CCPR: Sounds great. Anything else?
Dr. Dunckley: I also talk with parents about environmental toxins. Plastics have several chemicals that have been associated with obesity, in particular BPA and phthalates. It’s important for parents to realize that plastic that claims to be “BPA free” usually has other chemicals in it instead that might be even worse, so I emphasize using glass or stainless steel instead. Also they should never microwave food in plastic, because this leeches out the toxins. Pesticides are another culprit, and have been associated with both ADD and obesity. So I recommend buying organic fruits and veggies when possible.
CCPR: How does exercise play into your approach?
Dr. Dunckley: I teach parents that not only will exercise improve sleep, attention, and mood, but that the brain requires movement for proper development. I try to get the child involved in some sort of structured sport, like tennis or basketball.
CCPR: When you have parents do their best and implement as many of these things as they can, what kind of results do you see?
Dr. Dunckley: It varies. If the parents have some health consciousness already, then things progress much more smoothly. If there are logistical barriers it can take longer, but if you keep problem-solving with parents you can usually resolve many of these. If there is psychological resistance coming from the parents, then that obviously makes treatment a lot more difficult, and in those cases I may refer the parents for individual or family therapy to address that. I often go back to motivational interviewing techniques in order to improve the therapeutic alliance. Essentially all the things that parents want—which are often improved behavior or better grades—and the interventions to achieve those things are the same interventions for weight management anyway.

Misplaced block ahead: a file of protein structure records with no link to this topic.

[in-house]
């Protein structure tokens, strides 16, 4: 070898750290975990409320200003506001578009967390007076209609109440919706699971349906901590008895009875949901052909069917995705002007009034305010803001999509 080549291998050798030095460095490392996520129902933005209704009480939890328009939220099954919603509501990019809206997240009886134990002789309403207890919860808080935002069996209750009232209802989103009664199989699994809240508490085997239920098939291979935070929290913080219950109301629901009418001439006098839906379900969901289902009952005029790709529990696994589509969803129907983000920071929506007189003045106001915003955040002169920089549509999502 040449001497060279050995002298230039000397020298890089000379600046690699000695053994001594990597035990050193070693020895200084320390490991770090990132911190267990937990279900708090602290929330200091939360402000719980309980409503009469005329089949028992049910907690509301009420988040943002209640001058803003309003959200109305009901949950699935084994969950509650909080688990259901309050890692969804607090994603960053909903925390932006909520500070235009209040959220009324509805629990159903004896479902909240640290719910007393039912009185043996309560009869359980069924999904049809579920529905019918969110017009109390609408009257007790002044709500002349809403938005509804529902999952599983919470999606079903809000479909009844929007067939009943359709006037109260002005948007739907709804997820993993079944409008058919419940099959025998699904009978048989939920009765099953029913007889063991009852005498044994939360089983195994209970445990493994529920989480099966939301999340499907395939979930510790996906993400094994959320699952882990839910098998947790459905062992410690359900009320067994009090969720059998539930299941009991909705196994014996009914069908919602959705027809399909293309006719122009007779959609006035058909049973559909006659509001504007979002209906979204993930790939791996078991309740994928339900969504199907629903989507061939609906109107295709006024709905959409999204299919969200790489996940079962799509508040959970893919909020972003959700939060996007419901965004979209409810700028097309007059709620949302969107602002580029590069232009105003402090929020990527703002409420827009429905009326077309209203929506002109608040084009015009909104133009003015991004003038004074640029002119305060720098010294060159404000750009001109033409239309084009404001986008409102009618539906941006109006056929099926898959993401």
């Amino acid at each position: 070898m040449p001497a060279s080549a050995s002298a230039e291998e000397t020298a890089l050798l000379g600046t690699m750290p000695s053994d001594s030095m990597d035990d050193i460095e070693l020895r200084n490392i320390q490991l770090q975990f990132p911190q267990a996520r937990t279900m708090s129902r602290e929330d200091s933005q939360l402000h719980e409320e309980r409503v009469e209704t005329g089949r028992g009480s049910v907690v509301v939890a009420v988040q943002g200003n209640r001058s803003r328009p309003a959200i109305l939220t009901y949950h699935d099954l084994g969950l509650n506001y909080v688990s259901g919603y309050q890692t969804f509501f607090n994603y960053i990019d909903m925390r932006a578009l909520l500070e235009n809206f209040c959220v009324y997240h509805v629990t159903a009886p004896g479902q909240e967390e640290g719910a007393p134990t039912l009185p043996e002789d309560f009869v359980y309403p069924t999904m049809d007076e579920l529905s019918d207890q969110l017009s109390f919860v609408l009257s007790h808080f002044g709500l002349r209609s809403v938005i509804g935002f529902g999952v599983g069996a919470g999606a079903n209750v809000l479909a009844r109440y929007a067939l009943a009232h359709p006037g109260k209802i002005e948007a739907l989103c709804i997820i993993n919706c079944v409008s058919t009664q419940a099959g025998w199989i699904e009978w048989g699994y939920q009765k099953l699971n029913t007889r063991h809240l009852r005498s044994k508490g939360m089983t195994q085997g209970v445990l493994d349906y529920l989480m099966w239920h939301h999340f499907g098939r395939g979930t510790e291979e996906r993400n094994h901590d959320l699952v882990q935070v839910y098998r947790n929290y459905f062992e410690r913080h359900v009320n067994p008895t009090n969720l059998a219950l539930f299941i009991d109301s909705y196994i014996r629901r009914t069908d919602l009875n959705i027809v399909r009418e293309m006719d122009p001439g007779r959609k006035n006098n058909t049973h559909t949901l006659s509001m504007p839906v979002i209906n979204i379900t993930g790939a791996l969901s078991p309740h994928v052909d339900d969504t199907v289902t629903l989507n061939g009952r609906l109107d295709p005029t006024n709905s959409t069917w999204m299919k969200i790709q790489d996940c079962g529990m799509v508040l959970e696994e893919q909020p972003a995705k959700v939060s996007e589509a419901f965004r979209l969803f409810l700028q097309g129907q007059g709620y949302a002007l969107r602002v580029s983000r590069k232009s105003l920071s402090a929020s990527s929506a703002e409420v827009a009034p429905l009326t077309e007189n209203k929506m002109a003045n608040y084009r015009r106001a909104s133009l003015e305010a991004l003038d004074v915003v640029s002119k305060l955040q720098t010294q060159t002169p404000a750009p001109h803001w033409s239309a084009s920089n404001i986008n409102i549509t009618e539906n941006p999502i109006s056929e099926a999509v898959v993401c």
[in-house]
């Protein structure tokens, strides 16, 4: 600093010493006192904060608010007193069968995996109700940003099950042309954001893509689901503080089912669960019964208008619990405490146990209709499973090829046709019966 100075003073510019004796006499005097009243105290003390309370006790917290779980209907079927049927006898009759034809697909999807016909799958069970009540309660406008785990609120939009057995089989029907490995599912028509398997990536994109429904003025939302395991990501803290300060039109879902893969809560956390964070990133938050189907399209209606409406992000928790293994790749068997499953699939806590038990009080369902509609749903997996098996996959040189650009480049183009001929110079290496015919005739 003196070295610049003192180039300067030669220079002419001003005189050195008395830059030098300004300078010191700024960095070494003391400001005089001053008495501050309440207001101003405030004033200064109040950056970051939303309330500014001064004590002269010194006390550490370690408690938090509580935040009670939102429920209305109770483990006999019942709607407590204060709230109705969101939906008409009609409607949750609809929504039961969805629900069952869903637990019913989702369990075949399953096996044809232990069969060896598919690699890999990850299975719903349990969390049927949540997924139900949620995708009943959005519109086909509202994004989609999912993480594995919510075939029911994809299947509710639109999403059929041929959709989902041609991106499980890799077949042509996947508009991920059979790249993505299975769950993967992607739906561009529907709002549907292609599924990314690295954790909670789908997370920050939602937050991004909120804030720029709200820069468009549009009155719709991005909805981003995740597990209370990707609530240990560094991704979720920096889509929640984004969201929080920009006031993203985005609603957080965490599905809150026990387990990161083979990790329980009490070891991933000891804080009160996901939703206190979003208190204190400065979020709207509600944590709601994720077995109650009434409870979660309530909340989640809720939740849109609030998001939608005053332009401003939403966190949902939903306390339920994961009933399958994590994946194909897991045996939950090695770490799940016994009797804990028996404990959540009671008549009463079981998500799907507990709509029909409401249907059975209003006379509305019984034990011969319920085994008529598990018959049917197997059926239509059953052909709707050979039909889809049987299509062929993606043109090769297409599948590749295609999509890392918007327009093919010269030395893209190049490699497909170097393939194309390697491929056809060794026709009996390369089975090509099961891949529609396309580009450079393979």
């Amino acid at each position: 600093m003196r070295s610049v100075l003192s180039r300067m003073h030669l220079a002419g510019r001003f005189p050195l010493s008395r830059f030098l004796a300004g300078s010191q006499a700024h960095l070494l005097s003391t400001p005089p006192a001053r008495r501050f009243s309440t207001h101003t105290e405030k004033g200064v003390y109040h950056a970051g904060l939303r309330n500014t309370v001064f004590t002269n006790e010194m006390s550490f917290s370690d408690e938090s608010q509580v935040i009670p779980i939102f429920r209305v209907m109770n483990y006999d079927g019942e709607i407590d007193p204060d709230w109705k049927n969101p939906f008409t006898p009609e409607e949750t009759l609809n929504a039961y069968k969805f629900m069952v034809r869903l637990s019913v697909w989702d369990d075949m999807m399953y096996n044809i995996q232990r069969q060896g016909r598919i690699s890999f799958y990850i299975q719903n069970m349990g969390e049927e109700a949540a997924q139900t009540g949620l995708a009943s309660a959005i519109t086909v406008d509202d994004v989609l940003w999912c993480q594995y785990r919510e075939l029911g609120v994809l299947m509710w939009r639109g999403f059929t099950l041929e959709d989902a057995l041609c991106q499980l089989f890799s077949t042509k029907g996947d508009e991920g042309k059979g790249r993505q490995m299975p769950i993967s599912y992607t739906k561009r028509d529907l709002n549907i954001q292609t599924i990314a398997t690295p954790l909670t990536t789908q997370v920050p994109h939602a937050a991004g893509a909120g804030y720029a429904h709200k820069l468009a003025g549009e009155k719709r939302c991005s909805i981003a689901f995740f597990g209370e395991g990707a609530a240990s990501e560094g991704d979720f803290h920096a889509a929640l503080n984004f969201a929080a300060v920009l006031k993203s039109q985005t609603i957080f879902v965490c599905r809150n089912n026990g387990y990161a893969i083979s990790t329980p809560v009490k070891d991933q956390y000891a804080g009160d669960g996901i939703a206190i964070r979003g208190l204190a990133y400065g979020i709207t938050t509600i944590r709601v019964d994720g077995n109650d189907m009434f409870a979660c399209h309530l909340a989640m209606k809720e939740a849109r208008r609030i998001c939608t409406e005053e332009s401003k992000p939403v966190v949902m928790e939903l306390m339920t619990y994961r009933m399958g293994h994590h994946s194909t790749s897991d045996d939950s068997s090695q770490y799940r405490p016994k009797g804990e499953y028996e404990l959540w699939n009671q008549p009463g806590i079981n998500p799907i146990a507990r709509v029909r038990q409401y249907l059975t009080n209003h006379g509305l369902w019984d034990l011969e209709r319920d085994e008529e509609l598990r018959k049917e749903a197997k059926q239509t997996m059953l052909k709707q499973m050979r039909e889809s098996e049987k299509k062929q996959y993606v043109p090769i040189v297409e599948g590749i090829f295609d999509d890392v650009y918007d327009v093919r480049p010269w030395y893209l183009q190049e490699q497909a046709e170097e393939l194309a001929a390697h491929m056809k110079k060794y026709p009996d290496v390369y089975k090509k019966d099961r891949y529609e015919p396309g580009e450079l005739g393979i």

CCPR: We’ve talked about some of the factors that can cause obesity. Now to switch gears, what are some of the psychological issues you see in children who are obese?
Dr. Dunckley: Commonly we see poor self-image and self-esteem, particularly in girls. Now that children are becoming obese younger and younger we are seeing a poor self-image in even school-age girls, which didn’t used to be the case. There is bullying related to being overweight that tends also to occur most in Caucasian girls. With adolescent girls, there is a bidirectional relationship between obesity and depression (Marmorstein NR et al, Int J Obesity 2014;online ahead of print). And there is also an association with suicidal ideation in severely obese children of both genders.